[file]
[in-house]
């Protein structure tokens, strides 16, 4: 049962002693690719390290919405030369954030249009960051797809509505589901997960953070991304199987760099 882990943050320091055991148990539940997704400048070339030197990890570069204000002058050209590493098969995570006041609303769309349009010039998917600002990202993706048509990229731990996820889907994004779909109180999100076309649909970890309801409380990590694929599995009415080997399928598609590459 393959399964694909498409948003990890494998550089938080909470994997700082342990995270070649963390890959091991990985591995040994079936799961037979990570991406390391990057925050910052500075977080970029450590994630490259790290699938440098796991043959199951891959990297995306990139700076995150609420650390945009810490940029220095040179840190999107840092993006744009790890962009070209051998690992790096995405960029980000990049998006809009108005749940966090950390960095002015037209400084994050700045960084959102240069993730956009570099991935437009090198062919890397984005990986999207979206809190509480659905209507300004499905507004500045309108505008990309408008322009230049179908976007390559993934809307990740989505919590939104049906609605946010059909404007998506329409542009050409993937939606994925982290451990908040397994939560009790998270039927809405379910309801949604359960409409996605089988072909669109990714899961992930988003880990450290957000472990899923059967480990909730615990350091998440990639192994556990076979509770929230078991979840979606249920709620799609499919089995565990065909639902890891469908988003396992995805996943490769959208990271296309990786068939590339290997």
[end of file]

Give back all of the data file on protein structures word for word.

[in-house]
């Protein structure tokens, strides 16, 4: 049962002693690719390290919405030369954030249009960051797809509505589901997960953070991304199987760099 882990943050320091055991148990539940997704400048070339030197990890570069204000002058050209590493098969995570006041609303769309349009010039998917600002990202993706048509990229731990996820889907994004779909109180999100076309649909970890309801409380990590694929599995009415080997399928598609590459 393959399964694909498409948003990890494998550089938080909470994997700082342990995270070649963390890959091991990985591995040994079936799961037979990570991406390391990057925050910052500075977080970029450590994630490259790290699938440098796991043959199951891959990297995306990139700076995150609420650390945009810490940029220095040179840190999107840092993006744009790890962009070209051998690992790096995405960029980000990049998006809009108005749940966090950390960095002015037209400084994050700045960084959102240069993730956009570099991935437009090198062919890397984005990986999207979206809190509480659905209507300004499905507004500045309108505008990309408008322009230049179908976007390559993934809307990740989505919590939104049906609605946010059909404007998506329409542009050409993937939606994925982290451990908040397994939560009790998270039927809405379910309801949604359960409409996605089988072909669109990714899961992930988003880990450290957000472990899923059967480990909730615990350091998440990639192994556990076979509770929230078991979840979606249920709620799609499919089995565990065909639902890891469908988003396992995805996943490769959208990271296309990786068939590339290997």